Dr. Andreas Spillmann: Insights into the history of the Swiss Confederation

The Swiss National Museum in Zurich was inaugurated in 1898. This project by Gustav Gull, a young architect from Zurich, had asserted itself in a contest for the location of a national museum. The build­ing is characterized by the fu­­sion of various historical style elements into a new entity which reflects the spirit of the age of historicism. In only a few years, the museum grew through several new acquisitions.

Other museums were added to the Zu­­rich location as well. In 1912 the Wil­degg Castle in the canton of Aargau was donated. In 1998 the western seat of the National Museum was opened to the public: the Château de Prangins.


In 1975 the castle was acquired by the cantons of Geneva and Vaud and donated to the Confederation. The Forum of Swiss History in Schwyz, in­­augurated in 1995, is both a museum and an attraction. Its permanent exhibition gives multiple in­­sights into the living conditions of the early Swiss Con­federation.

Objects that are not on display at an exhibition are gathered under one roof in the 10,000-­­­­­square-­­metre Col­lec­­tions Centre, inaugurated in 2006, at Af­­foltern in the Albis chain of hills.
In addition to an im­­pres­sive depot for some 820,000 objects comprising the collec­­tion holdings, the Col­­lec­tions Centre also houses laboratories, workshops and studios for the valuable work of the conservators and restorers.


Since 2007, the National Museum has again been selecting, negotiating and setting up. The aim is the realization of a new permanent exhibition on the history of Switzerland. As of the summer of 2009, the Swiss National Museum is presenting two new permanent exhibitions in the extensively renovated Hall of Fame, the architectural heart of the museum, and in adjoining exhibition rooms. They are entitled “History of Switzerland” and “Col­lections Gallery.”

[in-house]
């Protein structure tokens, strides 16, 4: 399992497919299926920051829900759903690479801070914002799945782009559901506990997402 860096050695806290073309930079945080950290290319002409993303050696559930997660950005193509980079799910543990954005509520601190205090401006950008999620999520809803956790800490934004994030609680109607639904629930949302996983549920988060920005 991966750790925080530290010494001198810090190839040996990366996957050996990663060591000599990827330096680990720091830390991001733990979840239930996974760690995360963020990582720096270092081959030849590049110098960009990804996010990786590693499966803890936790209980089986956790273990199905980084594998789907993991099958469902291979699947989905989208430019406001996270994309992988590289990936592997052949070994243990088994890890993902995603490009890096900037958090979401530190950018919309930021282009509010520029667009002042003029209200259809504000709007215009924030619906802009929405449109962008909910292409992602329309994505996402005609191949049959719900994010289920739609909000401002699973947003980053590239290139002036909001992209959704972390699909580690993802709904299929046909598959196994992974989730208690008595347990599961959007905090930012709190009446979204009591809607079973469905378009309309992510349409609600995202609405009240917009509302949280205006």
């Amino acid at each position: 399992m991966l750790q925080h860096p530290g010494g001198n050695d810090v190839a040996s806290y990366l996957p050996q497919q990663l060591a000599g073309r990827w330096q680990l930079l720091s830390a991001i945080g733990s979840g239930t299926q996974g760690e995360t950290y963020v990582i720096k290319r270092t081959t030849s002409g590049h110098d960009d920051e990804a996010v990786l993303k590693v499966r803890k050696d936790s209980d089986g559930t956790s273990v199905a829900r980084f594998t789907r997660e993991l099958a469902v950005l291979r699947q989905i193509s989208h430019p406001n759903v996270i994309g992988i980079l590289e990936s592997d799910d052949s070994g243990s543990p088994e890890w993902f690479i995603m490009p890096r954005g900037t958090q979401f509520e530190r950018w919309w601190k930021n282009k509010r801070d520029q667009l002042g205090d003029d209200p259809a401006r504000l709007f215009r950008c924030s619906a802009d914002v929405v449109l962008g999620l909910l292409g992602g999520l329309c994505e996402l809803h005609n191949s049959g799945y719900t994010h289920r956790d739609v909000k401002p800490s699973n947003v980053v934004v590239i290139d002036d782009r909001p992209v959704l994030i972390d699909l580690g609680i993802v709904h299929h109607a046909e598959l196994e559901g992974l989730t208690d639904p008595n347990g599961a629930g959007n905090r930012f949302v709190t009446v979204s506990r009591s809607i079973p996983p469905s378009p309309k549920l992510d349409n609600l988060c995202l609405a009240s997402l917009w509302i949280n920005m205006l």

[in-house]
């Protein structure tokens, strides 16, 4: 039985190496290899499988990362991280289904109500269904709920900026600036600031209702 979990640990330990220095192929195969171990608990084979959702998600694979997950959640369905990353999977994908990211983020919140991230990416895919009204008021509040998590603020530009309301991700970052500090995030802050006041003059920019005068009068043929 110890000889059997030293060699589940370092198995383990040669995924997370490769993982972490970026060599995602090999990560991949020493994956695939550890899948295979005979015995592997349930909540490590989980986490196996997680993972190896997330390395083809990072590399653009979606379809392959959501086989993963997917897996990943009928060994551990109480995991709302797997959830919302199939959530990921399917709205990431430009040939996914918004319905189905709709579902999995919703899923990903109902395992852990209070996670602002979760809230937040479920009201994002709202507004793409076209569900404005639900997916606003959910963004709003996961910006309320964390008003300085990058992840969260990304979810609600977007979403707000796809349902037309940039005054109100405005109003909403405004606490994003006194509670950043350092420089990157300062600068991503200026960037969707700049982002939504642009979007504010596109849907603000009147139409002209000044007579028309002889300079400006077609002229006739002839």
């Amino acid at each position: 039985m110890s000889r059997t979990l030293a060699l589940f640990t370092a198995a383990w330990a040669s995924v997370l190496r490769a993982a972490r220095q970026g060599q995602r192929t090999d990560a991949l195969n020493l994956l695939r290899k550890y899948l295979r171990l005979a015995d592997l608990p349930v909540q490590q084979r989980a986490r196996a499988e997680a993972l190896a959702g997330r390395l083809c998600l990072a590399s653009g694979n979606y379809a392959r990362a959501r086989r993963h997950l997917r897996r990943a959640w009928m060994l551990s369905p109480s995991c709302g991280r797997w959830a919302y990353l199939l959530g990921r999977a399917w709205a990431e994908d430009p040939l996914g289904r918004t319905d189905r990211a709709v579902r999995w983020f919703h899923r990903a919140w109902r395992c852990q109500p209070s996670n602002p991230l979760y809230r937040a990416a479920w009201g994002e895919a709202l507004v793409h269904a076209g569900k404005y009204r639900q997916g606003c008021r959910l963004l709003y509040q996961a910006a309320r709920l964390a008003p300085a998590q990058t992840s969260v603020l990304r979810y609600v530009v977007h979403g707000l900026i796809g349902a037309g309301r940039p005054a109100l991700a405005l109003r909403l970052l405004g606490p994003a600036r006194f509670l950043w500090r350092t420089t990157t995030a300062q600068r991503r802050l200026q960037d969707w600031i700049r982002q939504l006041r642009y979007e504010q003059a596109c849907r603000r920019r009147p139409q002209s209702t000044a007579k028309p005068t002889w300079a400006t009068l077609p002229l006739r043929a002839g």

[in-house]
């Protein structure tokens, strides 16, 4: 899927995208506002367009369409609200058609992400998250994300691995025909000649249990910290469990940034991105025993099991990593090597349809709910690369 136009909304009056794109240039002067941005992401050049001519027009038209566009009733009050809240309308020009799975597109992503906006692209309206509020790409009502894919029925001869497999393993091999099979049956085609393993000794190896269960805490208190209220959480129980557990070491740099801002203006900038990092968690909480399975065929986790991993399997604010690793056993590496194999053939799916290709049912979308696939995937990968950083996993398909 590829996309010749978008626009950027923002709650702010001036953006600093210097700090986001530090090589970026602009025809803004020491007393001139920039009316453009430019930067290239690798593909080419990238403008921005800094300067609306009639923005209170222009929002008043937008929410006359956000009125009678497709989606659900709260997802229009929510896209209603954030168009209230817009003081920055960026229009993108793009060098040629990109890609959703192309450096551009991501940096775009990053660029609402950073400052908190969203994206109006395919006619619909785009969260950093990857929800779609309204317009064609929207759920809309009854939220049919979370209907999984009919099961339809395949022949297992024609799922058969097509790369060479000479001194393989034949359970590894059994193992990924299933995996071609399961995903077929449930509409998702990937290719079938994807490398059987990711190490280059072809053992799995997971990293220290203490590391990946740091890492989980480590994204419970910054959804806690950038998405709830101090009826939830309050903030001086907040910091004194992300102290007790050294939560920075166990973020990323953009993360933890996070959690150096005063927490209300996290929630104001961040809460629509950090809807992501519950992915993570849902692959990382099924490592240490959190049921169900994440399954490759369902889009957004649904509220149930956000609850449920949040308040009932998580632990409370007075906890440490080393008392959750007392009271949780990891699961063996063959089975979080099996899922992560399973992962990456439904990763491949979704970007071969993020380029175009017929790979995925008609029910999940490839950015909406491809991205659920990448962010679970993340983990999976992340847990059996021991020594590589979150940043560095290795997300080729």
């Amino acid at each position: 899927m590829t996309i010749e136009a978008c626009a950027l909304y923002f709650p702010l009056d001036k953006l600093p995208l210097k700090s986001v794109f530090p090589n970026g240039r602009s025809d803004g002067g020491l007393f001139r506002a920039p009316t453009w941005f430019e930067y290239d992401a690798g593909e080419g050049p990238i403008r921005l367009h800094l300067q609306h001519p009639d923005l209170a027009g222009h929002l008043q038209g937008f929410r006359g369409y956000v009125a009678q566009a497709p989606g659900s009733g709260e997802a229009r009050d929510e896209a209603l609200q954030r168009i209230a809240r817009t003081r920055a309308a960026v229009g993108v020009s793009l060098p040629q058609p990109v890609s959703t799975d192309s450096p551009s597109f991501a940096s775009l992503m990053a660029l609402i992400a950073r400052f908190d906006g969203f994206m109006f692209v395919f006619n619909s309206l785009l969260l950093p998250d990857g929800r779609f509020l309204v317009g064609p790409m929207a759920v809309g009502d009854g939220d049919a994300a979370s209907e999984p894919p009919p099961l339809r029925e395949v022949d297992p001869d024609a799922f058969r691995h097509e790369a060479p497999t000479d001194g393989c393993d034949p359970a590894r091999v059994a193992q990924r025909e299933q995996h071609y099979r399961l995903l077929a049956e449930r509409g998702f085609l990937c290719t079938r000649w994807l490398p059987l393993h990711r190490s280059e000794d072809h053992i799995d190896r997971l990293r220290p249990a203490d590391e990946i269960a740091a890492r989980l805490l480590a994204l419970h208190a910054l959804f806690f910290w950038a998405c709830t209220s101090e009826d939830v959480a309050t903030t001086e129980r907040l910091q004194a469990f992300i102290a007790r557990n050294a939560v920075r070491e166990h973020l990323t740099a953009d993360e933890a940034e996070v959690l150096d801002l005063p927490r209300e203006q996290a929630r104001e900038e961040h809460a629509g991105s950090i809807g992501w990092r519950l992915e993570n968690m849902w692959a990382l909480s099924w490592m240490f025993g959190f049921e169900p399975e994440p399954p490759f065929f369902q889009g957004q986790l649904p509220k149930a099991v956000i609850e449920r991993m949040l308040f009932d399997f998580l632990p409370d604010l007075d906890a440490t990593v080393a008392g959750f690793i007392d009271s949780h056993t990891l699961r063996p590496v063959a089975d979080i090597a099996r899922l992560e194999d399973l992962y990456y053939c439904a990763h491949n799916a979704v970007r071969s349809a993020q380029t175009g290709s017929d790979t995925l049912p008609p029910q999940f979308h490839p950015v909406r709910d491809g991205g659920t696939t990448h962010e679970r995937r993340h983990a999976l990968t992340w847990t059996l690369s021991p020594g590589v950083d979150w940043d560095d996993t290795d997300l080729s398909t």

In the more than 100-year-old history of the museum, this is only the fourth new permanent exhibition.
After intensive studies and dis­­cussions and with their eyes on present-day Switzer­­land, the organizers of the “His­tory of Switzerland” ex­­hi­bition have focused on four questions: How did immigration and emigration interact on the Swiss territory in the past? Why do members of the Re­­formed and Catholic Church­­es live so close together in Switzerland? What promoted the development of democracy and the Concordance system? And to whom does Switzerland owe its current prosperity? The ex­­hibition does not intend to present a complete picture, but rather to focus on the themes raised in those questions.


This thematizes the history of Switzerland from its prehistory and ancient history to its present. For the first time, defining aspects of the modern age are being portrayed, such as the Swiss economic history and the path to direct democracy. Histories of settlement and migration as well as Swiss myths are also being told. In parallel with this vast portrayal of the history of Switzerland, the museum is also showing a new exhibition with the title “Collections Gallery”, which pre­sents collections with a focus on Swiss craftwork. By means of a selection of twenty visual collections, the exhibition offers a representative overview of the many and diverse holdings. Craft products such as sculptures, goldwork pieces, shoes and clothes are being displayed. The time span stretches between the Middle Ages and the twentieth cen­tury. Amidst the varied Swiss landscape of museums, the Swiss National Mu­­seum stands out as an important showcase for the location of Switzerland as well as its cultural and political characteristics and individualities.

Porträt-Spillmann_2-KopieThe author (born 1959) studied drama and economics. In addition to a variety of other occupa­tions, he has worked as an actor in Munich, a research assistant in Basel and Zurich, economic adviser, cultural representative of the canton of Basel-City, and director of the Zurich theatre. Since 2006, he has been the director of the Swiss Na­tional Museum.